If the SUM of new record values increases beyond a margin of error of a 7-day trailing average, it’s possible that there is something wrong. You wouldn’t expect your MRR to spike by > 25% in single day, and checking for such occurrences can help. Most often such errors I encountered were the result of a new data type or duplicate record in the source system – currency conversions or duplicate invoices inflating your revenue numbers.

Rule 5: SUM of new records fluctuates <= 100% previous day SUM

If daily volatility in numbers is more common for your product or company, Rule 4 may not work as well and may provide false positive checks.

An iteration on the rule is to instead check for day over day changes in your reports. Or simply check that the SUM of new record values does not increase more than 100% from the previous day.

Again it is totally possible that you could experience legitimate daily spikes in metrics like traffic or page visits. But as your product scales, fluctuations of >= 100% are less likely, and more indicative of some anomaly in your ETL pipeline.

Rule 6: Unique Identifier A != Unique Identifier B

Another common culprit for drastic increases in metrics are duplicate records.

A simple but effective constraint to put in place is to ensure that there are no records in a table with the same unique identifier. Your users table should never have two records with the same email address or user id. Your invoices table should never have two records with the same invoice number.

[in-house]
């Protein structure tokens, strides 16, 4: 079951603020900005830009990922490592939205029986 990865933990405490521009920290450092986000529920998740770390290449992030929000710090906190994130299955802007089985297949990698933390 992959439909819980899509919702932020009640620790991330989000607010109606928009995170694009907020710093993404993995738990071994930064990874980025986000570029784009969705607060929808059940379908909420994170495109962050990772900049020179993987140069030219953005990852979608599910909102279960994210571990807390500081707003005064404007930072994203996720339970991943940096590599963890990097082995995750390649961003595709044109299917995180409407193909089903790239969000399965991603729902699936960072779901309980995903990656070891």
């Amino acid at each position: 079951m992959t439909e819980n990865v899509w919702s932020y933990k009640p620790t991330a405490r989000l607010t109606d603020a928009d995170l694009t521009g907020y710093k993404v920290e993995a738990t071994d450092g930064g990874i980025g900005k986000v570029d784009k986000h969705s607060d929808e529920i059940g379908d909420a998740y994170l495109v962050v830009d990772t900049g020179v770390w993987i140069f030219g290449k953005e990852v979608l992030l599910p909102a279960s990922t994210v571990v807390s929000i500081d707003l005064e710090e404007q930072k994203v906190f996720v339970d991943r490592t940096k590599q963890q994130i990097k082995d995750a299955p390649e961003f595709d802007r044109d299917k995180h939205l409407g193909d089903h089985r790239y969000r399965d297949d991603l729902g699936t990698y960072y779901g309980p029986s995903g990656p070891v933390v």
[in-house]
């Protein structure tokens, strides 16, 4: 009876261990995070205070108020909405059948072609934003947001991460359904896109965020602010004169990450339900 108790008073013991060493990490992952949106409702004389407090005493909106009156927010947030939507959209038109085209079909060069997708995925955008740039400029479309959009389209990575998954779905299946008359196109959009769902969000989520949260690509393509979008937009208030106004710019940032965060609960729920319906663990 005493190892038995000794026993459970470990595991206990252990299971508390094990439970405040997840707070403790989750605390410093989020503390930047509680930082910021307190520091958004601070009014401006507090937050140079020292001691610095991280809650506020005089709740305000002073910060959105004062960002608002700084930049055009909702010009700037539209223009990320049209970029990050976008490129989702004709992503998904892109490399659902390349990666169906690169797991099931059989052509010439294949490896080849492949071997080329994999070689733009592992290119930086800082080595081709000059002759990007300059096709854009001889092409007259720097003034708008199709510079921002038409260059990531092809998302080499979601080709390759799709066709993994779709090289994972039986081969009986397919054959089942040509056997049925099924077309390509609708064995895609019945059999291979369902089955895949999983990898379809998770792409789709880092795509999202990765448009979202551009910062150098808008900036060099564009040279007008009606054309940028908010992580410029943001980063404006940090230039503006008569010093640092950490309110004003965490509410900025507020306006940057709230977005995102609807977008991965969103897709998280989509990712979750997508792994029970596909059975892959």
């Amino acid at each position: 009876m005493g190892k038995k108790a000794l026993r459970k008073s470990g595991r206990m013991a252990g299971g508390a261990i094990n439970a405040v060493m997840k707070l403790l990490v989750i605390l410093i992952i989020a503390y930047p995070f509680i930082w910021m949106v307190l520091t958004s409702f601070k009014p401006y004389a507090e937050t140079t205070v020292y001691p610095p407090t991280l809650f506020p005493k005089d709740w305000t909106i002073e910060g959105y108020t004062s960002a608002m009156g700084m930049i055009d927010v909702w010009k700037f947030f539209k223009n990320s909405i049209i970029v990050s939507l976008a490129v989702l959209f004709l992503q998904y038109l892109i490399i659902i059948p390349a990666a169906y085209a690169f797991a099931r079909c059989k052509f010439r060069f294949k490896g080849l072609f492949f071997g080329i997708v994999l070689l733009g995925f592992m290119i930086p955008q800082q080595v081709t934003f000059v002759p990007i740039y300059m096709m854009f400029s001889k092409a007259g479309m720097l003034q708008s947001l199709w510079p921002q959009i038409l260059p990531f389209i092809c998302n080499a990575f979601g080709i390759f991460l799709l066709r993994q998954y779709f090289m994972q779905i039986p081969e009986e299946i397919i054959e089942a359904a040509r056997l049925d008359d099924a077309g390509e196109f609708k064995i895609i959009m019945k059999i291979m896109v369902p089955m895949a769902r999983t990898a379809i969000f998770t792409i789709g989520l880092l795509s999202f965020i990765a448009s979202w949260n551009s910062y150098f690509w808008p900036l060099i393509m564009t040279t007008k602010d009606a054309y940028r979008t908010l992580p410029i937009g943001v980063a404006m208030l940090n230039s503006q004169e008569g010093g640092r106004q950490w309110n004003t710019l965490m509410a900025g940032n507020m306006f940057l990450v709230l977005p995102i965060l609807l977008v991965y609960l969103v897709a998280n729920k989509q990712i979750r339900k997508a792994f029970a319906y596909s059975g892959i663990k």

For tables with time series data, it is possible that multiple records will share the same unique identifier (user id, account id, etc). In this case, the data quality check will have to be adapted, but some variation of checking for uniqueness on user-object-timestamp usually works well.

Rule 7: created_at OR updated_at <= NOW()

The last rule you can automate to check for is records with future timestamps.

With some exceptions (like invoices), it is highly unlikely that you would have records in your data warehouse with date values in the future. Records like signup_date or activity_date should have already occurred and thus have timestamps with a past date.

Checking that your records have a created_at or updated_at date <= NOW() is a good procedure to ensure that such anomalies do not emerge. Make sure however that you account for time zones in your automated rule (i.e. if your data warehouse is in UTC, and you’re based in PST, your records could be 7 hours ahead of the current time).

Conclusion

These are just 7 of the most common errors we’ve encountered in maintaining a data warehouse. You can easily protect yourself against them by implementing the rules above as daily checks, for example in a nightly batch job that sends out a report of the outcome. These checks will help you catch ETL issues early, proactively identify and analyze anomalies, and strengthen your and your team’s confidence in your data and reports.

In future posts, we’ll outline some more complex anomalies and how to check for them.